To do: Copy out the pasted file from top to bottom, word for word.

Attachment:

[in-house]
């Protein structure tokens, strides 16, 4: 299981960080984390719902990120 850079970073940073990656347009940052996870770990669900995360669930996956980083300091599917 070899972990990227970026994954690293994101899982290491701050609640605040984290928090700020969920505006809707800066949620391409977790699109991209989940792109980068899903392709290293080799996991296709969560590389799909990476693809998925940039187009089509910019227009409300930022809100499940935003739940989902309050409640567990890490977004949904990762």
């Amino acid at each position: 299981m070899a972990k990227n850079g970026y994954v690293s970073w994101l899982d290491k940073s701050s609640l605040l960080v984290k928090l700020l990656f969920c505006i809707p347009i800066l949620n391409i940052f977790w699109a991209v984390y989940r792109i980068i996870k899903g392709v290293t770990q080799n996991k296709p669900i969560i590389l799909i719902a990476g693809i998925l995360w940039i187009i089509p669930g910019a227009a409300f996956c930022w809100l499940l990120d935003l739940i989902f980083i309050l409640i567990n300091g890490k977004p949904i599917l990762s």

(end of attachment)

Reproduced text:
[in-house]
């Protein structure tokens, strides 16, 4: 299981960080984390719902990120 850079970073940073990656347009940052996870770990669900995360669930996956980083300091599917 070899972990990227970026994954690293994101899982290491701050609640605040984290928090700020969920505006809707800066949620391409977790699109991209989940792109980068899903392709290293080799996991296709969560590389799909990476693809998925940039187009089509910019227009409300930022809100499940935003739940989902309050409640567990890490977004949904990762």
């Amino acid at each position: 299981m070899a972990k990227n850079g970026y994954v690293s970073w994101l899982d290491k940073s701050s609640l605040l960080v984290k928090l700020l990656f969920c505006i809707p347009i800066l949620n391409i940052f977790w699109a991209v984390y989940r792109i980068i996870k899903g392709v290293t770990q080799n996991k296709p669900i969560i590389l799909i719902a990476g693809i998925l995360w940039i187009i089509p669930g910019a227009a409300f996956c930022w809100l499940l990120d935003l739940i989902f980083i309050l409640i567990n300091g890490k977004p949904i599917l990762s």